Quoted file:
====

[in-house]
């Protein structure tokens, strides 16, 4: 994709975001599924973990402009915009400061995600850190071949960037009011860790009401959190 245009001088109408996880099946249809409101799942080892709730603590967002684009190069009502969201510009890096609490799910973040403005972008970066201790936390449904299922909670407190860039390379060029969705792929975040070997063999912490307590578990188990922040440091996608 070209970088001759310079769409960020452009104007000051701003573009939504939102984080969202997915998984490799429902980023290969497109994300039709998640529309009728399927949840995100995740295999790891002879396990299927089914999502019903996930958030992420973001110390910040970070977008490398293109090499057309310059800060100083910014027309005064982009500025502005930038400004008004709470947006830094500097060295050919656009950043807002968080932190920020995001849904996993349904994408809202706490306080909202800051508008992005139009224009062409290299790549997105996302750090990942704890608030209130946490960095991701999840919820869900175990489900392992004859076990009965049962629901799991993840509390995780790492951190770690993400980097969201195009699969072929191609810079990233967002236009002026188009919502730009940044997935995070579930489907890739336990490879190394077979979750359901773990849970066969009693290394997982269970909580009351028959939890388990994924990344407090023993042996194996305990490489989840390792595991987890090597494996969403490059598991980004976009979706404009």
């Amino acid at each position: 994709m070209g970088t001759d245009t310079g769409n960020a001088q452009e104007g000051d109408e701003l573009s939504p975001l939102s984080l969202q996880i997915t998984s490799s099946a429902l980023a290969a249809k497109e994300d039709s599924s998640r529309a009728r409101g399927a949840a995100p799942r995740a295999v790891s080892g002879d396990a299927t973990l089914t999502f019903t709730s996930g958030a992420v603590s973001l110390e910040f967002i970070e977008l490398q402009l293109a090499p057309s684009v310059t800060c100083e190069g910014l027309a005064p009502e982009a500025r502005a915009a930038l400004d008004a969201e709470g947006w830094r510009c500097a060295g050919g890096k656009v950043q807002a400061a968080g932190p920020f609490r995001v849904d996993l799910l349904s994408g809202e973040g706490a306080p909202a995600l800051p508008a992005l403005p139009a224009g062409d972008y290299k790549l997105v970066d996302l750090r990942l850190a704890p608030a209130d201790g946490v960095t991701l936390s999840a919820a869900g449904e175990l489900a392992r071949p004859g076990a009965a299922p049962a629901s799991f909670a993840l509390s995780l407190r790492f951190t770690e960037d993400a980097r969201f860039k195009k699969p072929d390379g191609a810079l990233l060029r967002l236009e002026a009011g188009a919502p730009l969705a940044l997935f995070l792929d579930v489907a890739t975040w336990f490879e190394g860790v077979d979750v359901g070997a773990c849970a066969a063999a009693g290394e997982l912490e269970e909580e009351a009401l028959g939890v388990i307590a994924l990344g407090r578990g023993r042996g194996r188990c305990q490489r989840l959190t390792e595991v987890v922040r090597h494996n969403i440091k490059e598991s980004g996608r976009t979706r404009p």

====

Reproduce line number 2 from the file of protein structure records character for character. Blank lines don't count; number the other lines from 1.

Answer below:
């Protein structure tokens, strides 16, 4: 994709975001599924973990402009915009400061995600850190071949960037009011860790009401959190 245009001088109408996880099946249809409101799942080892709730603590967002684009190069009502969201510009890096609490799910973040403005972008970066201790936390449904299922909670407190860039390379060029969705792929975040070997063999912490307590578990188990922040440091996608 070209970088001759310079769409960020452009104007000051701003573009939504939102984080969202997915998984490799429902980023290969497109994300039709998640529309009728399927949840995100995740295999790891002879396990299927089914999502019903996930958030992420973001110390910040970070977008490398293109090499057309310059800060100083910014027309005064982009500025502005930038400004008004709470947006830094500097060295050919656009950043807002968080932190920020995001849904996993349904994408809202706490306080909202800051508008992005139009224009062409290299790549997105996302750090990942704890608030209130946490960095991701999840919820869900175990489900392992004859076990009965049962629901799991993840509390995780790492951190770690993400980097969201195009699969072929191609810079990233967002236009002026188009919502730009940044997935995070579930489907890739336990490879190394077979979750359901773990849970066969009693290394997982269970909580009351028959939890388990994924990344407090023993042996194996305990490489989840390792595991987890090597494996969403490059598991980004976009979706404009």